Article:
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A highly polymorphic microsatellite for the identification of Candida albicans

strains

Paula Sampaio1, Leonor Gusmo2, Cntia Alves2, Cidlia Pina-Vaz4, Antnio Amorim2,3

and Clia Pais1*

1Centro de Cincias do Ambiente, Departamento de Biologia, Universidade do Minho, 4710-057

Braga, Portugal 2Instituto de Patologia e Imunologia Molecular da Universidade do Porto, R. Roberto Frias, s/n

4200 Porto, Portugal 3Faculdade de Cincias, Universidade do Porto, Portugal 4Departamento de Microbiologia, Faculdade de Medicina, Universidade do Porto, Portugal

Running Title

NEW POLYMORPHIC MICROSATELLITE IN CANDIDA ALBICANS

Author for correspondence:

Clia Pais

Tel: +351 253 604312

Fax: +351 253 678980

Email: cpais@bio.uminho.pt

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ABSTRACT 1

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The polymorphism of a new microsatellite locus (CAI) was investigated in a total of 114 C.

albicans strains, including 73 independent clinical isolates, multiple isolates from the same

patient, isolates from several episodes of recurrent vulvovaginal infections and two reference

strains.

PCR genotyping was performed automatically, using a fluorescent labelled primer and, in the

73 independent isolates, 26 alleles and 44 different genotypes were identified, resulting in a

discriminatory power of 0.97.

CAI revealed to be species specific and with a low mutation rate, since no amplification

product was obtained when testing other pathogenic Candida species and no genotype

differences were observed when testing over 300 generations.

When applying this microsatellite to the identification of strains isolated from recurrent

vulvovaginal infections in eight patients, it was found that 13 out of 15 episodes were due to

the same strain. When multiple isolates obtained from the same patient and plated

simultaneously, were typed for CAI, the same genotype was found in each case, confirming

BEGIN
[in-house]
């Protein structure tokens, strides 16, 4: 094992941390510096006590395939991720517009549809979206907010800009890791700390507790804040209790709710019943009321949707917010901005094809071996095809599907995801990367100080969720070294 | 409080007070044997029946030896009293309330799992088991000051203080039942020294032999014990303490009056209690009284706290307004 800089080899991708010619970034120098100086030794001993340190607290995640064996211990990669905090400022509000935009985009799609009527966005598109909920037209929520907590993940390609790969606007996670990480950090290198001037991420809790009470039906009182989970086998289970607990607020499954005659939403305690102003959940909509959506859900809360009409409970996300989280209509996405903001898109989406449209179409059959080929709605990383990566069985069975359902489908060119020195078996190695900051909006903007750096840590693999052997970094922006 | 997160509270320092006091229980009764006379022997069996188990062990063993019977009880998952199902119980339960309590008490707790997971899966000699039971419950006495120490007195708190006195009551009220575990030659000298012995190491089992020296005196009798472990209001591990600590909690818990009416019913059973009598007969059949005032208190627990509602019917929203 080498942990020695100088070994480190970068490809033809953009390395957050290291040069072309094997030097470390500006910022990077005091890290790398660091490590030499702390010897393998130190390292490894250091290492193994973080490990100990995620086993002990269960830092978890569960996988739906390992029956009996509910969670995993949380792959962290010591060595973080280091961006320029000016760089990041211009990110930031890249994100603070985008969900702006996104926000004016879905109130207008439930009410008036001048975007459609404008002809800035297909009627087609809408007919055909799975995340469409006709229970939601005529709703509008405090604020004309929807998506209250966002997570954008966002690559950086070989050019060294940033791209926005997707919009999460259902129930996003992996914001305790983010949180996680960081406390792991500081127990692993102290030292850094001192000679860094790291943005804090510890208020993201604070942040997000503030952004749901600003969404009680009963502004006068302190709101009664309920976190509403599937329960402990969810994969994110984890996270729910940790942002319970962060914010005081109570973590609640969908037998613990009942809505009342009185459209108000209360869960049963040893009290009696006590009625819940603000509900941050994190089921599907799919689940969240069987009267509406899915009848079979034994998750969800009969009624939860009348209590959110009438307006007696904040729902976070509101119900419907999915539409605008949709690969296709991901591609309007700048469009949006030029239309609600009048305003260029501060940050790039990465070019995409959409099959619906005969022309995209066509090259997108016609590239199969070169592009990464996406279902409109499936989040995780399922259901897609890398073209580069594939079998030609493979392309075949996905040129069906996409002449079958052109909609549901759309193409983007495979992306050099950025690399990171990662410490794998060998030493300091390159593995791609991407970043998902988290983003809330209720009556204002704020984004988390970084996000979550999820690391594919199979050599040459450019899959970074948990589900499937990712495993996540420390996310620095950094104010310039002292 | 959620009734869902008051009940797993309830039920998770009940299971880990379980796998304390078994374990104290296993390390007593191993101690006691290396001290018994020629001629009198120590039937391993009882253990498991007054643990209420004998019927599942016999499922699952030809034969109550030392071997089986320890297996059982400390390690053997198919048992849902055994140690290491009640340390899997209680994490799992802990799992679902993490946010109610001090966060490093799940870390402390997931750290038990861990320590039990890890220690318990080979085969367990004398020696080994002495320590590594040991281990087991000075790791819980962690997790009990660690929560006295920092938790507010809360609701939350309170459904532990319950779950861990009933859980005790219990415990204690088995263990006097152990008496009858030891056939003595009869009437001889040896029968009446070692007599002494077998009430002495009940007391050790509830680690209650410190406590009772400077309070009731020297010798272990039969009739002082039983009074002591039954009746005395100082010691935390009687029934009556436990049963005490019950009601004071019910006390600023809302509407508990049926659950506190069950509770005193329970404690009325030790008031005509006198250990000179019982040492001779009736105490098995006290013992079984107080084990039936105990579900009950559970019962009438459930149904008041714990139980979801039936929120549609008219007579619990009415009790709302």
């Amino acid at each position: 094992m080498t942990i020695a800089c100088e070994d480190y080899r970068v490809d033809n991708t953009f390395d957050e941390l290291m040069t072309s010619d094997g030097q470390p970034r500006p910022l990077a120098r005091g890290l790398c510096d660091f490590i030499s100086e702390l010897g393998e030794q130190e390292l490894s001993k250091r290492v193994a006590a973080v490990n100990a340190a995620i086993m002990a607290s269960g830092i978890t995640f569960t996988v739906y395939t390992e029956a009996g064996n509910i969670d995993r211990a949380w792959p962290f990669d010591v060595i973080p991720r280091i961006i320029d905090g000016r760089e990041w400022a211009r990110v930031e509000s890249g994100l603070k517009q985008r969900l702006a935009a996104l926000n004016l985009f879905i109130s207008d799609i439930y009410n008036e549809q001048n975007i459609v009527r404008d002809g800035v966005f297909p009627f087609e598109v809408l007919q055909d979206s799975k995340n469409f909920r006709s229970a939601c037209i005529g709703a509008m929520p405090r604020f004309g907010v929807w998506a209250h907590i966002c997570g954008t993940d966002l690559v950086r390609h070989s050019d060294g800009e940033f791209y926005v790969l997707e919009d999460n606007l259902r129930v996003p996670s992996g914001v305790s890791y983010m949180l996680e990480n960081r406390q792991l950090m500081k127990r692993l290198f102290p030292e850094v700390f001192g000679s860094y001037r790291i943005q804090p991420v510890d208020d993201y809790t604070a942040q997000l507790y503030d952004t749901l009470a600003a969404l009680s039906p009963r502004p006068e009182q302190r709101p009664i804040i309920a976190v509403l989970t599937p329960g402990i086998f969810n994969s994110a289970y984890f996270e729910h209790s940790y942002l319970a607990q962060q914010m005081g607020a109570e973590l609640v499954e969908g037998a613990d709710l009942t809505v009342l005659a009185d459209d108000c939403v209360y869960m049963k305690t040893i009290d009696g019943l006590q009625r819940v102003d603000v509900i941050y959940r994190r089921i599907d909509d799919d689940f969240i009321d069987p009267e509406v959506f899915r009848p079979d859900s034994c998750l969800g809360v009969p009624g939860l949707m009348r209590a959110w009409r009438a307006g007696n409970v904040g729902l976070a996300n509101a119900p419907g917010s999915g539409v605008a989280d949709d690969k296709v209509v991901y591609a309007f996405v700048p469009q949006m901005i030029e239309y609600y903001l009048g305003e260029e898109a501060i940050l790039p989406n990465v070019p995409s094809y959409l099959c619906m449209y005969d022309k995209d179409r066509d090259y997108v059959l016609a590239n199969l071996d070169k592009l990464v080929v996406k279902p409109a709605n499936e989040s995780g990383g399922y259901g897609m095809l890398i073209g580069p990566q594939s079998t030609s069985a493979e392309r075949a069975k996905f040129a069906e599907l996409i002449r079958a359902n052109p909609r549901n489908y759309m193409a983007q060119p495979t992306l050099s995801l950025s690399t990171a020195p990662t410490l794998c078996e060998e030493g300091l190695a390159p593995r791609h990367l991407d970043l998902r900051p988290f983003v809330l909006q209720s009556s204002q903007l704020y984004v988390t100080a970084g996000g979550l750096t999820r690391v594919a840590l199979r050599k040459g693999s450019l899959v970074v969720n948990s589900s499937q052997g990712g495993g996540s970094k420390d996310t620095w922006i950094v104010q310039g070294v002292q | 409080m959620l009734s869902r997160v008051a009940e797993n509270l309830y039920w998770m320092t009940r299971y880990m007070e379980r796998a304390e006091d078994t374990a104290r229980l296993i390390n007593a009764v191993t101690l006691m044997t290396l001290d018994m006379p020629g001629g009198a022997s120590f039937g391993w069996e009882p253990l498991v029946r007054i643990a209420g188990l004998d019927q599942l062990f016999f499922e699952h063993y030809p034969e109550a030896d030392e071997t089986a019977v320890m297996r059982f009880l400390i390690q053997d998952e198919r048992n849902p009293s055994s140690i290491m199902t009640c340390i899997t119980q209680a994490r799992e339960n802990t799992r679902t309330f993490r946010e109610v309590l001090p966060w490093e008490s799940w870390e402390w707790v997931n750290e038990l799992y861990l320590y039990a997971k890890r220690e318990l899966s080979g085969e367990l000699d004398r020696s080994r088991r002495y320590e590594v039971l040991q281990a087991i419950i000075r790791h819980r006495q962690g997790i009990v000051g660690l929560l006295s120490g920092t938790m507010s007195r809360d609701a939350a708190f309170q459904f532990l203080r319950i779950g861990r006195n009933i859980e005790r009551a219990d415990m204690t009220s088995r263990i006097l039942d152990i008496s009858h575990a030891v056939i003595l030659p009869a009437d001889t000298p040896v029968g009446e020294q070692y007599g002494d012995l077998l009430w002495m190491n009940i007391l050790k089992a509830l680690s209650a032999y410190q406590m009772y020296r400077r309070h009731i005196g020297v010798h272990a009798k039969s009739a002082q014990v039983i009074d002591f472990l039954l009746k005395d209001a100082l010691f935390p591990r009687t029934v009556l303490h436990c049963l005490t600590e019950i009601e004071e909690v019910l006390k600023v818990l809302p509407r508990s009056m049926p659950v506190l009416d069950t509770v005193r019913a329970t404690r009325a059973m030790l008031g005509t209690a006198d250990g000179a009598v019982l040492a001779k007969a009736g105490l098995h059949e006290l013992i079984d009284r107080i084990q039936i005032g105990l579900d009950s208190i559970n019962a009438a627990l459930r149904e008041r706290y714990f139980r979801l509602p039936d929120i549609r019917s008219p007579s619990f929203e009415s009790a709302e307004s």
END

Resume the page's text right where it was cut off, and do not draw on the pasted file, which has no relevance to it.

that the infecting population was clonal. Moreover, the same genotype appeared in isolates

from the rectus and the vagina, revealing that the former could be a reservoir of potentially

virulent strains.

This new microsatellite proves to be a valuable tool to differentiate C. albicans strains.

Furthermore, when compared to other molecular genotyping techniques, CAI proved to be

very simple, highly efficient and reproducible, being suitable for low quantity and very

degraded samples and for application in large scale epidemiological studies.

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INTRODUCTION 1

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It is known that opportunistic yeast pathogens are common residents of the mucosal surfaces

of the gastrointestinal tract, genitourinary system and oral cavity in warm-blooded animals.

Although several yeast species can be associated to infection, the predominant causal agent of

candidiasis is Candida albicans. This yeast causes several infections in humans including a

wide variety of life threatening conditions triggered by bloodstream infections, especially in

immunocompromised patients. Since pathogenecity and antifungal susceptibility often vary

among strains, a rapid and accurate identification of the disease causing strains of C. albicans

is crucial for clinical treatment and epidemiological studies.

Advances in molecular biology in the last two decades have allowed the development of rapid

molecular genotyping techniques for clinical and epidemiological analysis. Several molecular

typing methods have been developed to differentiate C. albicans strains, including

electrophoretic kariotyping (2), the use of species-specific probes such as Ca3 or 27A in

restriction enzyme analysis (20, 23, 27, 29, 32, 33) and PCR-based methods (1, 10, 21, 24, 28,

37). More recently, short tandem repeats (STRs) or microsatellites have assumed increasing

importance as molecular markers in fields so diverse as oncogenetics, population genetics and

strain identification and characterisation. They occur in several thousands of copies dispersed